As a self-proclaimed IT geek, I’m fascinated at how quickly artificial intelligence (AI) continues to evolve after going mainstream seemingly overnight. For example, ChatGPT is now ubiquitous and used across generations for everything from travel recommendations and meal planning to content generation, language translation and even writing computer code.

Long before AI began to dominate daily news feeds, our company was evaluating how to securely harness its potential to drive hyper-personalized customer experiences and better retirement outcomes—and this work continues today.

As we strive to ensure more of the millions of Americans reaching retirement age can achieve financial freedom, I’ve been closely watching the AI space, interested to see how it begins to impact the way we live, work and conduct business.

There’s another area I’ve been monitoring closely that’s advancing at a similar pace. I’m referring to the rapid breakthroughs occurring in the world of science related to aging and longevity that are just as impressive but receiving far less attention. As quickly as AI will change business, amazing advancements related to aging could radically change how we retire. Life spans of 100 years may even become commonplace.

If this sounds like science fiction, think how you would have reacted a year ago if you learned tech leaders wanted to pause the development of large-scale AI systems over fears of “profound risks to society and humanity.” This really happened recently.

Rise In Longevity Could Be A Great ‘Social Disruptor’
The fact is science and technology are moving faster than most of us ever imagined. This is certainly the case with longevity research. Harvard Medical School researchers recently reversed aging in mice using proteins that turn adult cells into stem cells. Separately, after some early setbacks, doctors are optimistic immunizations against various forms of cancer will be available within the next five years. These are just two of many examples.

“We have the technology today to be able to [live] into your hundreds without worrying about getting cancer in your 70s, heart disease in your 80s and Alzheimer’s in your 90s,” says David Sinclair, a molecular biologist on the Harvard team. “This is the world that is coming. It's literally a question of when and for most of us, it’s going to happen in our lifetimes.”

The research is advancing so fast that aging expert Dr. Michael Roizen predicts within the next decade we will see an increase in longevity of 30 years or so, which would make 100 the new 70. Roizen, who is chief wellness officer at the Cleveland Clinic and a New York Times best-selling author, credits the Human Genome Project—which mapped the human genetic blueprint in 2003—with driving the advances we’re seeing today, 20 years later.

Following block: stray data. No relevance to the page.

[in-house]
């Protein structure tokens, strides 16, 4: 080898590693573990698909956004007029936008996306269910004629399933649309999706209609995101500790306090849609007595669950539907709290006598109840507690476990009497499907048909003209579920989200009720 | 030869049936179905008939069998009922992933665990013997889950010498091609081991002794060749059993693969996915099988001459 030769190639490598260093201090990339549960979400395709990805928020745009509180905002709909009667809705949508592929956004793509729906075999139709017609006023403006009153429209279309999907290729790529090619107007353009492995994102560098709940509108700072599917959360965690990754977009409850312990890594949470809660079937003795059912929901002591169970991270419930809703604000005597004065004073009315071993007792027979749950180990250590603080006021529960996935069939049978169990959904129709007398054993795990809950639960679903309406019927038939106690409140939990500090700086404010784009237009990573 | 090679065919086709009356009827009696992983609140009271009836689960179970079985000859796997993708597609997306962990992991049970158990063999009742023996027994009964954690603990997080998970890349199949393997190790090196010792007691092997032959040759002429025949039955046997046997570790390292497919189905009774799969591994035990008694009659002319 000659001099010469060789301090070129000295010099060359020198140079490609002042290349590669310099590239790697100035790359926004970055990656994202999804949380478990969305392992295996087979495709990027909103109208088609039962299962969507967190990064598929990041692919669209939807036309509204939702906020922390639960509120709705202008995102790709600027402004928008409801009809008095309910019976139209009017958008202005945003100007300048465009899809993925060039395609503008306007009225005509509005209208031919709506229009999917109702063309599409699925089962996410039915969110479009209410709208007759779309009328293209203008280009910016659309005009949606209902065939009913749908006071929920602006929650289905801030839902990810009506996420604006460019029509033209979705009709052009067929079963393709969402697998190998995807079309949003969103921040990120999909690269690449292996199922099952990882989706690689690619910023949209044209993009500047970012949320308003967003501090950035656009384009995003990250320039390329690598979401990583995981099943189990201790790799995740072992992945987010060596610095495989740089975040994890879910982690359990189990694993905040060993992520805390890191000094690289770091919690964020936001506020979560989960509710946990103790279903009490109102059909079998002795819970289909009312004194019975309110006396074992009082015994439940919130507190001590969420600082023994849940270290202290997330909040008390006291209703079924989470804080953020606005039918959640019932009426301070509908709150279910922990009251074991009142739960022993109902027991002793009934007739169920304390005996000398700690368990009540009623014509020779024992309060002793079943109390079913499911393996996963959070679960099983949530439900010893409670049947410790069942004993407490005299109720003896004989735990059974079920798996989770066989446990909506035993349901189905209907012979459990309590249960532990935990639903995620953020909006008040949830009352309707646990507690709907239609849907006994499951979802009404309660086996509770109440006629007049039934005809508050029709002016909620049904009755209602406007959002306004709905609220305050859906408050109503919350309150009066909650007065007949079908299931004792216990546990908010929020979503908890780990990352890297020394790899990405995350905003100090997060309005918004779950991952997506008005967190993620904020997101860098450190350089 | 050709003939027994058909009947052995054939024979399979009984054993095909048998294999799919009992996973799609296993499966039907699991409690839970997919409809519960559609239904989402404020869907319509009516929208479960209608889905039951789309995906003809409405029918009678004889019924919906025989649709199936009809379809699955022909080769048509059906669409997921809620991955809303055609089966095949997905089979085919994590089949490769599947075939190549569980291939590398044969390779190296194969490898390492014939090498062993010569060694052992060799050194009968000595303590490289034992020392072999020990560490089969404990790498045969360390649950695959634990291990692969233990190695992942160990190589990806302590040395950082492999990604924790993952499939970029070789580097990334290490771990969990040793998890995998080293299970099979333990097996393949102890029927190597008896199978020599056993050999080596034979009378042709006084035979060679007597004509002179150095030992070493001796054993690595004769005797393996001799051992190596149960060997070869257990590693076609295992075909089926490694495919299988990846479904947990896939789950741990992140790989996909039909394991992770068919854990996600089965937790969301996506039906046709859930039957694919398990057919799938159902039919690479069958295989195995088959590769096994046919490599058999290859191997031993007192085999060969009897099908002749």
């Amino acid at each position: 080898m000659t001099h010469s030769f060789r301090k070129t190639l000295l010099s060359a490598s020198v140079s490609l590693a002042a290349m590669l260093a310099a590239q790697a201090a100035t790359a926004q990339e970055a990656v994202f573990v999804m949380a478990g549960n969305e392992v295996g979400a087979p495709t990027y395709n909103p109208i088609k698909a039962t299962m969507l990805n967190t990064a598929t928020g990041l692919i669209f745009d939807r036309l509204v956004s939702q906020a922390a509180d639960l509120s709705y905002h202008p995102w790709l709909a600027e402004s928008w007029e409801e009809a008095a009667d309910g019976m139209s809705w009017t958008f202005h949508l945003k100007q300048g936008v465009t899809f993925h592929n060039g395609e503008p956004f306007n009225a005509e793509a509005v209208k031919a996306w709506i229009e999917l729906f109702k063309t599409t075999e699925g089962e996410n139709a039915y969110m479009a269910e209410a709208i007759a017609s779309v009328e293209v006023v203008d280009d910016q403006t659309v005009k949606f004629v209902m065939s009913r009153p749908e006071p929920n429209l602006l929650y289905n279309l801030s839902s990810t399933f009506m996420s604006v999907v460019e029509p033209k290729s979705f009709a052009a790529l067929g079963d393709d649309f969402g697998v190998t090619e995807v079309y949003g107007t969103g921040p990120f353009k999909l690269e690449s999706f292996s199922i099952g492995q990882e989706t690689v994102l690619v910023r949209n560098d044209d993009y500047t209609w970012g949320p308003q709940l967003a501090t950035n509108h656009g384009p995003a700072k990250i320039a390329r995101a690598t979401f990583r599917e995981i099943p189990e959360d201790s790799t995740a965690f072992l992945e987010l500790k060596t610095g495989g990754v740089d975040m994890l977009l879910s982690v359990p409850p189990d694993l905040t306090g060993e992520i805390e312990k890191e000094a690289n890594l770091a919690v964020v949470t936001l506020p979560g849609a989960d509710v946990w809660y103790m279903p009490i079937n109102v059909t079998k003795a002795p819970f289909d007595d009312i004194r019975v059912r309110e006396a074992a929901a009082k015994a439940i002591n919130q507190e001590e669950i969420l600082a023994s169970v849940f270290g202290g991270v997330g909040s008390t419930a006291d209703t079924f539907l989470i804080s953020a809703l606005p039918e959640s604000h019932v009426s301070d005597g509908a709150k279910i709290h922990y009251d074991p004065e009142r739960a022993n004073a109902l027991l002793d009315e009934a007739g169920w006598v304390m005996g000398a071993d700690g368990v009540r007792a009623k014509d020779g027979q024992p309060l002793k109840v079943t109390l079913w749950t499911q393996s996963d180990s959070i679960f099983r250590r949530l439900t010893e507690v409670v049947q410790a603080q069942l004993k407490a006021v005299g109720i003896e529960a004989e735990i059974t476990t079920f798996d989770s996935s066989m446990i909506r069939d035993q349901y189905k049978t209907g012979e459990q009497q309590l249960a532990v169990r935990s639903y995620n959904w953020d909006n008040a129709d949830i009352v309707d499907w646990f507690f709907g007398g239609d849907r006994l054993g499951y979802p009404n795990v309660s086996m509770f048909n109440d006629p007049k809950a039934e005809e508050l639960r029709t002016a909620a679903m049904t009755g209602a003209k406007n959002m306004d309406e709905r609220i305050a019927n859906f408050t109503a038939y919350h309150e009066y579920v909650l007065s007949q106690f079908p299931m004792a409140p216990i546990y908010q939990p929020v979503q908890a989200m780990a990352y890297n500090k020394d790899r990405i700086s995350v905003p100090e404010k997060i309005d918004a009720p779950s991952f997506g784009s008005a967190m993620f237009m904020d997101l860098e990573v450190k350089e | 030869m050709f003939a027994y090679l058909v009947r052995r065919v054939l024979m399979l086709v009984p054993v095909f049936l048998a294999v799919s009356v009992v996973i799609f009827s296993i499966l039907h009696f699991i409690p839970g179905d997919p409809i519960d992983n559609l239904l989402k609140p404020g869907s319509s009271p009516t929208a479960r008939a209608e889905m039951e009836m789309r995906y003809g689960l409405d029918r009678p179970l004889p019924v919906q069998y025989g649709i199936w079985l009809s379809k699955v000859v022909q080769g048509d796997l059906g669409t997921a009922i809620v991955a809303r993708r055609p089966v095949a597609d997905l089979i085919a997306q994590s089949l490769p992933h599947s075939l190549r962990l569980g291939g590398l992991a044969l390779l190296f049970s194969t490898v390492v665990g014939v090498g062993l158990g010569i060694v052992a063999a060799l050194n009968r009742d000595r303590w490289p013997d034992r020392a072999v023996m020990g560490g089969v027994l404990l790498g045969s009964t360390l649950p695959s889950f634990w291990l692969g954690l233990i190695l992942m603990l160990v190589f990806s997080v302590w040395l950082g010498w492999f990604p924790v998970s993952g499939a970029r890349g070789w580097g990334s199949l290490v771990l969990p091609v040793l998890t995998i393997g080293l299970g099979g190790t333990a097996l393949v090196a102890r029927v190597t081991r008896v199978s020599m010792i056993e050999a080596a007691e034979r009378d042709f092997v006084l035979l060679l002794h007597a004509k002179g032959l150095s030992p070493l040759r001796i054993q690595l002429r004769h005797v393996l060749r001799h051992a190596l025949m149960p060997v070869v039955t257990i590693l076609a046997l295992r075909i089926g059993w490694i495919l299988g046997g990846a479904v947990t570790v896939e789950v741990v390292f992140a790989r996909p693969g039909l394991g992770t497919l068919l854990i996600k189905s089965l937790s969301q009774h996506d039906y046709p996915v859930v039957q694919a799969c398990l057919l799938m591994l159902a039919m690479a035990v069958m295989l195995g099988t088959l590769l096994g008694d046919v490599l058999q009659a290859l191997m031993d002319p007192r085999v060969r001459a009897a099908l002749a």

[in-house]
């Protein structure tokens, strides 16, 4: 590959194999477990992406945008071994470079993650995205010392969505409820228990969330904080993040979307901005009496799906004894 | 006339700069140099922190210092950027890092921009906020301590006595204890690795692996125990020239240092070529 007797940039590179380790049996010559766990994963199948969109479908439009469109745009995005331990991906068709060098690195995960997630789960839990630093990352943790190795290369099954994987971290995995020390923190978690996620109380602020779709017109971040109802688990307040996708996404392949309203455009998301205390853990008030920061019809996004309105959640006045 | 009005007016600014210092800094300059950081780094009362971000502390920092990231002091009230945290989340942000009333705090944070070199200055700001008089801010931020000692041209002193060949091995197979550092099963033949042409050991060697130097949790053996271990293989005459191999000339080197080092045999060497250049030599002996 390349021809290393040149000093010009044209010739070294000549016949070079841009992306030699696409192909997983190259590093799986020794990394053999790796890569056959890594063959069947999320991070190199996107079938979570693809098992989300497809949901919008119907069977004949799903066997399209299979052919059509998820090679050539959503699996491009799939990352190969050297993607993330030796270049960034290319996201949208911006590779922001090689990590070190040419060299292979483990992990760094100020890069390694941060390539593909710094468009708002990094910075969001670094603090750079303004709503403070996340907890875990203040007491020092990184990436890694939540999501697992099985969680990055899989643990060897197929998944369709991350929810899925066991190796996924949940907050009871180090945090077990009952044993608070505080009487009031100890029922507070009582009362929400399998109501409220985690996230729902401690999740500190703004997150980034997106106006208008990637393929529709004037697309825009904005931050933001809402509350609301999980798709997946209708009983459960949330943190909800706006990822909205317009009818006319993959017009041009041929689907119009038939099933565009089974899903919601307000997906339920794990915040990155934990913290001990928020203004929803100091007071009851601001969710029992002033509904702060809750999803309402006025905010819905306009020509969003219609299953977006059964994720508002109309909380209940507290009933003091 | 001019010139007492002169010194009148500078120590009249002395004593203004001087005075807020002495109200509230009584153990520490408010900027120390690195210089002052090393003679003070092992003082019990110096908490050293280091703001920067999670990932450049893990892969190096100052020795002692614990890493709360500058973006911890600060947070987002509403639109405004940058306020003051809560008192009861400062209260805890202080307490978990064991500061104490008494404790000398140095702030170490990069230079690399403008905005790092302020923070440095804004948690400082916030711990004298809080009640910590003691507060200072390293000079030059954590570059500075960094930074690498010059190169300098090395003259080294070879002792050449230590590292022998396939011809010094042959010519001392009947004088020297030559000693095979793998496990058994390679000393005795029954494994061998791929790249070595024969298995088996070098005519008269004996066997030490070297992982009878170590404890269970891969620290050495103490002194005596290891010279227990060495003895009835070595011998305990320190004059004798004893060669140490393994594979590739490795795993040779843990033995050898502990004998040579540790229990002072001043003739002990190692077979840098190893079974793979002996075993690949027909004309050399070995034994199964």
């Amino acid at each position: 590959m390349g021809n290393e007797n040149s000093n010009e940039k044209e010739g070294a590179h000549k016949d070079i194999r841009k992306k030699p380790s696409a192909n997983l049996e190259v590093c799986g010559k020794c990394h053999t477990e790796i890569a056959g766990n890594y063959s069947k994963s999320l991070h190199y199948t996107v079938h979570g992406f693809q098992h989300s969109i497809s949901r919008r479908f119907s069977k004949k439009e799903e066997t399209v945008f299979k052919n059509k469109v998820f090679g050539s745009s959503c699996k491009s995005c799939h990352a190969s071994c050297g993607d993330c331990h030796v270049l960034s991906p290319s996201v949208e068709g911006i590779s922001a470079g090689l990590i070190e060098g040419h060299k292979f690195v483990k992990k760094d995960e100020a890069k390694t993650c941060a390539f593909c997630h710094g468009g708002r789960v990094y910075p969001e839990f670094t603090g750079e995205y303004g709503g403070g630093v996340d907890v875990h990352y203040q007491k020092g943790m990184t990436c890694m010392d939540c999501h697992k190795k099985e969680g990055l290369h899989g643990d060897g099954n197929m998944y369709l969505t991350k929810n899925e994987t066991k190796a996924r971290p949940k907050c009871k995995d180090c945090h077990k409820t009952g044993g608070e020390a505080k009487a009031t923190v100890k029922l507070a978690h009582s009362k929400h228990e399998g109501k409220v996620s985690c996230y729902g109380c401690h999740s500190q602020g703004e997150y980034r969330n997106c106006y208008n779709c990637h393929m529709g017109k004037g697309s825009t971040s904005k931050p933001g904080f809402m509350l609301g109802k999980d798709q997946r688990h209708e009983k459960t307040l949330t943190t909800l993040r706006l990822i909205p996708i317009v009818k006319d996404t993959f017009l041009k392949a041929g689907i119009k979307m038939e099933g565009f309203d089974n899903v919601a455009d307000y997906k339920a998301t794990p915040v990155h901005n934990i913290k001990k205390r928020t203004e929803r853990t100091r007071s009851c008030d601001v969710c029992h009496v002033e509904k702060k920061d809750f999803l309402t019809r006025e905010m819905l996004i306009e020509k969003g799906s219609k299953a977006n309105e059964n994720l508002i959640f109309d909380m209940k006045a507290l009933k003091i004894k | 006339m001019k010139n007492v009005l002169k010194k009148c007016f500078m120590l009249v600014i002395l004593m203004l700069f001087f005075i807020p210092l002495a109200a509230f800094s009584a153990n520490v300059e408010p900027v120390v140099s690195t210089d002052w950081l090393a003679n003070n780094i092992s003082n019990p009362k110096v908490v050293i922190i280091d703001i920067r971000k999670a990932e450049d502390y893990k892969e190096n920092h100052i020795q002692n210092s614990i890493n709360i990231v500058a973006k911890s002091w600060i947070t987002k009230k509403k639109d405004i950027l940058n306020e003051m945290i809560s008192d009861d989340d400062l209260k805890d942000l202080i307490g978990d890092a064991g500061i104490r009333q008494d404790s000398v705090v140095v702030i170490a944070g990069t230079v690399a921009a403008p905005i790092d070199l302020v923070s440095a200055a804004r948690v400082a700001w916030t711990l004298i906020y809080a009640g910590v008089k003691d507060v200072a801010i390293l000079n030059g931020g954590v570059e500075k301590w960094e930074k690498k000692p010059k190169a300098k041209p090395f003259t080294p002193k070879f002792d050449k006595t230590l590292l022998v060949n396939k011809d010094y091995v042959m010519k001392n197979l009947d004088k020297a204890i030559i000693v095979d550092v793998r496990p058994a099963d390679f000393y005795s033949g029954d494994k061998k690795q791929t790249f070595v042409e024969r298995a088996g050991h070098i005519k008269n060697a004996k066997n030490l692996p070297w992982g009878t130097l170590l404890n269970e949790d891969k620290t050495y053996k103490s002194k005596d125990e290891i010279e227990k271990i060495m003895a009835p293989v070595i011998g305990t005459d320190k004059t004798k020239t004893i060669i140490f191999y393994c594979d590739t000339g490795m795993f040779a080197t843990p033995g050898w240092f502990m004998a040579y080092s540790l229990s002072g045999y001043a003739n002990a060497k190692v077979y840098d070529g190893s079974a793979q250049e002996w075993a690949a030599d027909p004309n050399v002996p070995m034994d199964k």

Roizen says increased longevity will be a great “social disruptor” with clear implications for people, their families and finances. Even with the many advances in science and medicine, he says we will need to take proactive steps to maintain our own health to support living longer, healthier, more productive lives. This means following advice many of us learned as children, including eating well, exercising regularly, getting plenty of sleep and managing stress.

Longer Lives Reinforce The Need For Retirement Income
Regarding stress, financial worry can be a top contributor that’s often chronic. And because mental and financial health are closely linked, financial well-being is vital to aging well. Longevity risk — the possibility of outliving one’s savings — is already a significant concern. The decline of the private pension has many Americans highly reliant on modest Social Security benefits as a key income source. The popular social program is expected to run short of cash to pay those benefits in about 10 years and its future funding remains unclear. A reduction in benefits of even 20% could put significant financial strain on millions of retirees.

The reality is, with longer lives comes even greater longevity risk. Just imagine having income to last until you are 90 years of age and living to age 120 instead. The important message for financial professionals now is to use longevity illustrators and other widely available tools to help clients understand their own personal risk of outliving their financial resources and help them plan accordingly. 

Just as AI is working to change how we communicate and move through the world, longevity planning is the next era of American modernization. Jackson is doing its part to better understand longevity risk by partnering on a new research initiative with the Center for Retirement Research at Boston College that will take an in-depth look at the issue and the strategies financial professionals and their clients are using to manage it. We are confident the results will help foster greater awareness for our customers and industry and look forward to sharing the findings in the coming months.

The research makes good business sense for us and will serve to reinforce the value of our products and the urgent need to help ensure more Americans achieve financial freedom.   

This can free them up to focus more on enjoying today’s longer retirements and even the exciting possibility of living 100 years or more.   

Dev Ganguly is executive vice president and chief operating officer for Jackson. He is an award-winning leader and frequent presenter and author. He has led various operations and technology functions for more than 25 years and is heavily involved in industry-wide efforts to digitally transform financial services.